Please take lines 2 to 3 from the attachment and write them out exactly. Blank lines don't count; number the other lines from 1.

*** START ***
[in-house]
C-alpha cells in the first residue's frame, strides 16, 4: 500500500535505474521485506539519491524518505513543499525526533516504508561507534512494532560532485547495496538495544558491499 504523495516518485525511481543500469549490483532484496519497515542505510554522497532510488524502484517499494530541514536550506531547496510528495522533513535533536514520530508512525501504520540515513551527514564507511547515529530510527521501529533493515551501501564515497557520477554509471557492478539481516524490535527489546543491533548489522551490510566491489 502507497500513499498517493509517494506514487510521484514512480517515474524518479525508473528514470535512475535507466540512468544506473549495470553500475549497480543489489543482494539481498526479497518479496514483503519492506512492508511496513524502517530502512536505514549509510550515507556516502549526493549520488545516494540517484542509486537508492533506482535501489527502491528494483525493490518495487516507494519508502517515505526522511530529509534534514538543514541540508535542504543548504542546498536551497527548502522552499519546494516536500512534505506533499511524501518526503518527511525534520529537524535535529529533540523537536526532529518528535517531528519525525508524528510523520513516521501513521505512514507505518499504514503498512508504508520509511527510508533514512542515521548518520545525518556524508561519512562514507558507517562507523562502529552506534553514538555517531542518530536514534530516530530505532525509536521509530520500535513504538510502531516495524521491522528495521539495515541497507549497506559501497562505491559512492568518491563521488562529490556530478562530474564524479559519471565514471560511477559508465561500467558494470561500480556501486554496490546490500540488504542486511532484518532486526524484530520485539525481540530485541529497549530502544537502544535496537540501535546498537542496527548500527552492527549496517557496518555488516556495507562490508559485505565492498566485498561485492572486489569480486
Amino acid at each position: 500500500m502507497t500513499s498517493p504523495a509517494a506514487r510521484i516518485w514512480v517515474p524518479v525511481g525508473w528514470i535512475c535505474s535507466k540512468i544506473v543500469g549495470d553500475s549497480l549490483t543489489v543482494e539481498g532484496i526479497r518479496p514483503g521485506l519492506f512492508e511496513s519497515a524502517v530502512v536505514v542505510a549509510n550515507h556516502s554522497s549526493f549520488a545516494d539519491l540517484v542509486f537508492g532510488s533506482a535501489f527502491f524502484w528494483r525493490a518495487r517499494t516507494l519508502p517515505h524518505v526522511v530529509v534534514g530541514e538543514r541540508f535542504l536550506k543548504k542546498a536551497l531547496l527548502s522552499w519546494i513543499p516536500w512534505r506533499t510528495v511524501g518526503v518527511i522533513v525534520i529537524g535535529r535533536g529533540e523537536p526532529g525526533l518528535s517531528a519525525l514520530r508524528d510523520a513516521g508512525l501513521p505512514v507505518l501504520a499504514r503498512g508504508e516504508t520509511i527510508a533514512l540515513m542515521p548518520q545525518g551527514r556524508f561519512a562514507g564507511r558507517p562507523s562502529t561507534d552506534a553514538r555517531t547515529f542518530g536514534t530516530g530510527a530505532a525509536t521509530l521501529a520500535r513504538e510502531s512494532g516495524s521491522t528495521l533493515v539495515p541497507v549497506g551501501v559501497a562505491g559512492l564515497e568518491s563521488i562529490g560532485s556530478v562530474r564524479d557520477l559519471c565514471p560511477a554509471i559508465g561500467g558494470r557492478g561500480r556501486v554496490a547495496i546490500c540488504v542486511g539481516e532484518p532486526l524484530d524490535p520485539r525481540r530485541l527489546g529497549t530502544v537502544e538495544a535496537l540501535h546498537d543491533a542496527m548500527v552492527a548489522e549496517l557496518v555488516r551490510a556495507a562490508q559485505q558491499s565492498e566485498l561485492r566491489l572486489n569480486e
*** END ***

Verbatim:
C-alpha cells in the first residue's frame, strides 16, 4: 500500500535505474521485506539519491524518505513543499525526533516504508561507534512494532560532485547495496538495544558491499 504523495516518485525511481543500469549490483532484496519497515542505510554522497532510488524502484517499494530541514536550506531547496510528495522533513535533536514520530508512525501504520540515513551527514564507511547515529530510527521501529533493515551501501564515497557520477554509471557492478539481516524490535527489546543491533548489522551490510566491489 502507497500513499498517493509517494506514487510521484514512480517515474524518479525508473528514470535512475535507466540512468544506473549495470553500475549497480543489489543482494539481498526479497518479496514483503519492506512492508511496513524502517530502512536505514549509510550515507556516502549526493549520488545516494540517484542509486537508492533506482535501489527502491528494483525493490518495487516507494519508502517515505526522511530529509534534514538543514541540508535542504543548504542546498536551497527548502522552499519546494516536500512534505506533499511524501518526503518527511525534520529537524535535529529533540523537536526532529518528535517531528519525525508524528510523520513516521501513521505512514507505518499504514503498512508504508520509511527510508533514512542515521548518520545525518556524508561519512562514507558507517562507523562502529552506534553514538555517531542518530536514534530516530530505532525509536521509530520500535513504538510502531516495524521491522528495521539495515541497507549497506559501497562505491559512492568518491563521488562529490556530478562530474564524479559519471565514471560511477559508465561500467558494470561500480556501486554496490546490500540488504542486511532484518532486526524484530520485539525481540530485541529497549530502544537502544535496537540501535546498537542496527548500527552492527549496517557496518555488516556495507562490508559485505565492498566485498561485492572486489569480486
Amino acid at each position: 500500500m502507497t500513499s498517493p504523495a509517494a506514487r510521484i516518485w514512480v517515474p524518479v525511481g525508473w528514470i535512475c535505474s535507466k540512468i544506473v543500469g549495470d553500475s549497480l549490483t543489489v543482494e539481498g532484496i526479497r518479496p514483503g521485506l519492506f512492508e511496513s519497515a524502517v530502512v536505514v542505510a549509510n550515507h556516502s554522497s549526493f549520488a545516494d539519491l540517484v542509486f537508492g532510488s533506482a535501489f527502491f524502484w528494483r525493490a518495487r517499494t516507494l519508502p517515505h524518505v526522511v530529509v534534514g530541514e538543514r541540508f535542504l536550506k543548504k542546498a536551497l531547496l527548502s522552499w519546494i513543499p516536500w512534505r506533499t510528495v511524501g518526503v518527511i522533513v525534520i529537524g535535529r535533536g529533540e523537536p526532529g525526533l518528535s517531528a519525525l514520530r508524528d510523520a513516521g508512525l501513521p505512514v507505518l501504520a499504514r503498512g508504508e516504508t520509511i527510508a533514512l540515513m542515521p548518520q545525518g551527514r556524508f561519512a562514507g564507511r558507517p562507523s562502529t561507534d552506534a553514538r555517531t547515529f542518530g536514534t530516530g530510527a530505532a525509536t521509530l521501529a520500535r513504538e510502531s512494532g516495524s521491522t528495521l533493515v539495515p541497507v549497506g551501501v559501497a562505491g559512492l564515497e568518491s563521488i562529490g560532485s556530478v562530474r564524479d557520477l559519471c565514471p560511477a554509471i559508465g561500467g558494470r557492478g561500480r556501486v554496490a547495496i546490500c540488504v542486511g539481516e532484518p532486526l524484530d524490535p520485539r525481540r530485541l527489546g529497549t530502544v537502544e538495544a535496537l540501535h546498537d543491533a542496527m548500527v552492527a548489522e549496517l557496518v555488516r551490510a556495507a562490508q559485505q558491499s565492498e566485498l561485492r566491489l572486489n569480486e